Tuesday, November 6, 2012
An Attitude of Gratitude
It is November; the month we take time to give thanks and remember all the good in our lives. But, giving thanks is something we can do everyday. Some of the most successful people I know always seem to live in an attitude-of-gratitude, and its this mindset that makes them happy and successful. They don’t find success and then get grateful, they were grateful for what they had, however little, and through their gratitude opened up to receive more.
According to the yogins of yore, we have come into this world with everything we need and nothing at all that we don’t. There is no need to go out and find some missing piece of ourselves (No, Jerry Maguire, you do not complete me!) Nor do we need to cut off any part of ourselves or fix anything, because nothing is wrong and we are not broken. The yogins called this purna, which translates to fullness, completeness or perfection.
However, it is our human nature to forget this. Though tragic life circumstances, family and culture that inundate us with messages of being “wrong” and the deep emotion that comes from being in a body and world that is constantly changing, we forget. In forgetting our completeness, our natural luminescence is cloaked. This cloak is called a mala, specifically, anava mala. The skill that our attitude-of-gratitude friends have to throw off the cloak, is to remember they are not missing anything fundamental and nothing is inherently wrong with them. All of them also have tools to practice. They keep gratitude journals. They say thank you regularly and mean it. They let go of feelings and actions of being a victim, regardless of what they’ve been through. They commune with nature, go to church, and find the Divine in everything. They give charitably and without need for acknowledgment or recompense.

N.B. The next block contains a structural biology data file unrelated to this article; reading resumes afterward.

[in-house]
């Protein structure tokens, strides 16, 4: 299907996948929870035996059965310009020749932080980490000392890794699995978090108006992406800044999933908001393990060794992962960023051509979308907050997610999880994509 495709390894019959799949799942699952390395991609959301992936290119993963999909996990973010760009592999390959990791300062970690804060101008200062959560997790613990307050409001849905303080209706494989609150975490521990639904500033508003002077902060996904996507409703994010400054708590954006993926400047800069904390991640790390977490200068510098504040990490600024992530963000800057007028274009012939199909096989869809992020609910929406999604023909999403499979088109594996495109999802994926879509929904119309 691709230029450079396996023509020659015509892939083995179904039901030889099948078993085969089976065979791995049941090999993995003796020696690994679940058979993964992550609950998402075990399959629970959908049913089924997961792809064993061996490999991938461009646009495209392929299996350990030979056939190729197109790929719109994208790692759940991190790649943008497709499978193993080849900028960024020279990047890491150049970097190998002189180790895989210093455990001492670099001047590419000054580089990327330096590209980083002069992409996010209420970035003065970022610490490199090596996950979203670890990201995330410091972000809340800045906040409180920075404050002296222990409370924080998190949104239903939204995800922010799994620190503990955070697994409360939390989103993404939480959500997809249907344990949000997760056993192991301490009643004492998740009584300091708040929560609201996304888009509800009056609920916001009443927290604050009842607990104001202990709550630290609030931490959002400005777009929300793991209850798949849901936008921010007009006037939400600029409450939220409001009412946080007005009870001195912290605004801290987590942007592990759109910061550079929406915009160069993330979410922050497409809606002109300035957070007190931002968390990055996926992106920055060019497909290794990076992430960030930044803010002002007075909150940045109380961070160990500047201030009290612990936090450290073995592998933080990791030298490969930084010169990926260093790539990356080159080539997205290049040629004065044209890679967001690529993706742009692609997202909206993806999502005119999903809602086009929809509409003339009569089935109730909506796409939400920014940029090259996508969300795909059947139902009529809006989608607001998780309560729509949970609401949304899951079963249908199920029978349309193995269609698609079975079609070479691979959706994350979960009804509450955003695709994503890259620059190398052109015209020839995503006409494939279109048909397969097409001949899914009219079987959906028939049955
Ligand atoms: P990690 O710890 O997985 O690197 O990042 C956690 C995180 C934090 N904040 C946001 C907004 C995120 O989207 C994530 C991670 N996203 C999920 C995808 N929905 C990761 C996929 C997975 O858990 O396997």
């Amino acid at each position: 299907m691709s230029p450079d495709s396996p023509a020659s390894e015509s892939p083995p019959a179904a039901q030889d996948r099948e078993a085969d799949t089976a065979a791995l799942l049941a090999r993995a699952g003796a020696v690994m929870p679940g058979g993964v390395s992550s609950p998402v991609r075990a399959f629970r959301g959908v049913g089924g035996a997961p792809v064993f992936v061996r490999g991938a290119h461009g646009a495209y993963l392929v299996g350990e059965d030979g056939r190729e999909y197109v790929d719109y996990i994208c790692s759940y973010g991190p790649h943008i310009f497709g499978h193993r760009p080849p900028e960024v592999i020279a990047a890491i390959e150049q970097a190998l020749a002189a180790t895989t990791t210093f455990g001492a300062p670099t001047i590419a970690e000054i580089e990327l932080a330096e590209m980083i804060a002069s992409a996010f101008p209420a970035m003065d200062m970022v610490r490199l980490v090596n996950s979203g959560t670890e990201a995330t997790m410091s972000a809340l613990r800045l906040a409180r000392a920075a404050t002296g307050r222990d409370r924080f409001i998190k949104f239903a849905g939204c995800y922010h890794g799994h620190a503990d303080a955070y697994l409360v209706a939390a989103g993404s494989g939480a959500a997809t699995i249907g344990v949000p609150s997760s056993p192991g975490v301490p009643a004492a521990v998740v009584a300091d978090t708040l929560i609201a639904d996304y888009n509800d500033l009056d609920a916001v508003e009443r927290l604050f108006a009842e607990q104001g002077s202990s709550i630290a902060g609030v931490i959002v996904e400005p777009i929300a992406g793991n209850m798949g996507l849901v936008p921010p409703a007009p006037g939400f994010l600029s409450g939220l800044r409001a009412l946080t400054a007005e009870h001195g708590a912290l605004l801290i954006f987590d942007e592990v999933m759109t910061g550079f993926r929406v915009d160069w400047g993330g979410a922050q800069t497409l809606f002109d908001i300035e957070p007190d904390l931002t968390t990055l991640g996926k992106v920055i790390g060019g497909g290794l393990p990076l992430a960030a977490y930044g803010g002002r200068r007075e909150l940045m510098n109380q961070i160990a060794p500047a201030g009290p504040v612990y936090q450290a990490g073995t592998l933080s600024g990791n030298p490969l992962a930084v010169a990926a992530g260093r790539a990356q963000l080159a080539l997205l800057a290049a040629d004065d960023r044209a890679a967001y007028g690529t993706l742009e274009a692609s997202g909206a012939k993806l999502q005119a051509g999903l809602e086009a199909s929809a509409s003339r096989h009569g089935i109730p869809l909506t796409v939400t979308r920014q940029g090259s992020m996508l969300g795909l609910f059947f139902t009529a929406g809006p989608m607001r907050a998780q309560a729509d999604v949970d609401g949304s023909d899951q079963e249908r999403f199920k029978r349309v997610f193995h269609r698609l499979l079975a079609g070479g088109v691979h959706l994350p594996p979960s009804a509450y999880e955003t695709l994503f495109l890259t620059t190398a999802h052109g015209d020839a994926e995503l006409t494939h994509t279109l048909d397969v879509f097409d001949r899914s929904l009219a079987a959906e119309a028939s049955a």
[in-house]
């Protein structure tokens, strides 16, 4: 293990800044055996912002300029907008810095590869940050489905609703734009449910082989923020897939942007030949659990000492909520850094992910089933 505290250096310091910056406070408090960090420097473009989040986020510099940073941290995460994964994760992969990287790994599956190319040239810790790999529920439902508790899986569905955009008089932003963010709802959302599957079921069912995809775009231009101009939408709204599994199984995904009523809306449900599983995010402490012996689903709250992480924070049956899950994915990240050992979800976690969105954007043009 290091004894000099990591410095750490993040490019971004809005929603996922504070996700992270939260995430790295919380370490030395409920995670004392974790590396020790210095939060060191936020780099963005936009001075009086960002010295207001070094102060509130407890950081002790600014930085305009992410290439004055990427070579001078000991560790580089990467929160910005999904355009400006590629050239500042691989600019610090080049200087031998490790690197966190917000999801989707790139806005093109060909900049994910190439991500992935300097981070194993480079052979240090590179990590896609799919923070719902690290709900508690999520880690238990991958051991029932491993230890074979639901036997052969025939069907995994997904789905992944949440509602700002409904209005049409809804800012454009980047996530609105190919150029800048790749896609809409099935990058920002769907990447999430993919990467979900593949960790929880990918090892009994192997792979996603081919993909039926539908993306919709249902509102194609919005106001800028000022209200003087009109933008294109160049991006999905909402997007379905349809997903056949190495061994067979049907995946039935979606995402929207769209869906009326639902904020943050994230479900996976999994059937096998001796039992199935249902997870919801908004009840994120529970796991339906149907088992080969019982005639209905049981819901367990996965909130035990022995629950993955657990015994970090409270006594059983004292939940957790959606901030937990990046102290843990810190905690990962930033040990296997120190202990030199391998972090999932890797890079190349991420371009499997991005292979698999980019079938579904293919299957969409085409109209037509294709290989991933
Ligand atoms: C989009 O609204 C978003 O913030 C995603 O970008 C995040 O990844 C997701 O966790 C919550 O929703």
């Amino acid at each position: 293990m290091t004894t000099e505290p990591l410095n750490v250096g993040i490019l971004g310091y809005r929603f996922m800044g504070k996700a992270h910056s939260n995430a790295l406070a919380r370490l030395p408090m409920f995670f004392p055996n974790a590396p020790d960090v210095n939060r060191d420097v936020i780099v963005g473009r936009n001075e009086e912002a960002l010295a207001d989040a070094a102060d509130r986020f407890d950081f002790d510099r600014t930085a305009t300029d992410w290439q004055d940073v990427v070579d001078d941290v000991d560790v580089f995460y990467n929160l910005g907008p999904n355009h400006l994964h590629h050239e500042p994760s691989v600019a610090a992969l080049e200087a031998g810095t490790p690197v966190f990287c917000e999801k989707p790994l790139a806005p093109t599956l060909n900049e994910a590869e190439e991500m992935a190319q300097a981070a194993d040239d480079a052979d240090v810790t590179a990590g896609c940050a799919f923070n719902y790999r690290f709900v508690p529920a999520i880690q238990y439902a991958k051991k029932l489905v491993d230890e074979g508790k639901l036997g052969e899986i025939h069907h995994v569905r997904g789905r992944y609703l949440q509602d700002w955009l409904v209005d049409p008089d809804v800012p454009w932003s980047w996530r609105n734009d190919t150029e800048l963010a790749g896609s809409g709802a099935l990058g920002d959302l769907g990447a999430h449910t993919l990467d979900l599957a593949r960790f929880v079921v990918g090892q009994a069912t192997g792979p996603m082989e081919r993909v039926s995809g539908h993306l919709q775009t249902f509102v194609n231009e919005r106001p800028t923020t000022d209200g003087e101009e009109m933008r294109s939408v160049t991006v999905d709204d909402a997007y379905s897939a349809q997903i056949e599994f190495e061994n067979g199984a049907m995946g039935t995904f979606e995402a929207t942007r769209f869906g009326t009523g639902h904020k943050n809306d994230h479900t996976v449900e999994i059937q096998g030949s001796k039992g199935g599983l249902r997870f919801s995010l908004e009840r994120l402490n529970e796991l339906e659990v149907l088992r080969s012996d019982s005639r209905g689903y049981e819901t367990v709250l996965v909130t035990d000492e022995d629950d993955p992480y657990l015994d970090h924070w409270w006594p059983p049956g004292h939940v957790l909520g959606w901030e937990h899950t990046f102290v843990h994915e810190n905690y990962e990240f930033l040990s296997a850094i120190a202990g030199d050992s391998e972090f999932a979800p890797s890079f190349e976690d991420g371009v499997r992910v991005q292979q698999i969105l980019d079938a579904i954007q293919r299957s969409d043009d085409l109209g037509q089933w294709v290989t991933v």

The interesting thing about the malas is they are an inherent part of the system that keeps us moving forward on our yogic and human path. When we feel cloaked, it is impetus to make change. We get uncomfortable, the cloak gets too heavy and it inspires growth. Anava mala creates a desire for more; to learn more, study more, have broader experiences, open up to different people and circumstances. But taken to an extreme it becomes grasping, trying too hard and a general sense of lack and unworthiness.
Know that when you feel lacking, empty, unworthy or you begin to force things, it is anava mala at work in you. And know that you are normal. Recognize the signs of what is happening and re-align; that’s doing yoga. Turn those feelings to motivation to evolve and then put on an attitude-of-gratitude. Look around and see what is good in your life. Be grateful you don’t have to think about breathing or beating your heart for them to happen. You have the free time and a computer on which to read this. You have friends who love you. And, you’re normal. Nothing is wrong with you and you have all the tools you need to live a fulfilling life.
And if you need a little inspiration, here is some from my beloved climbing world.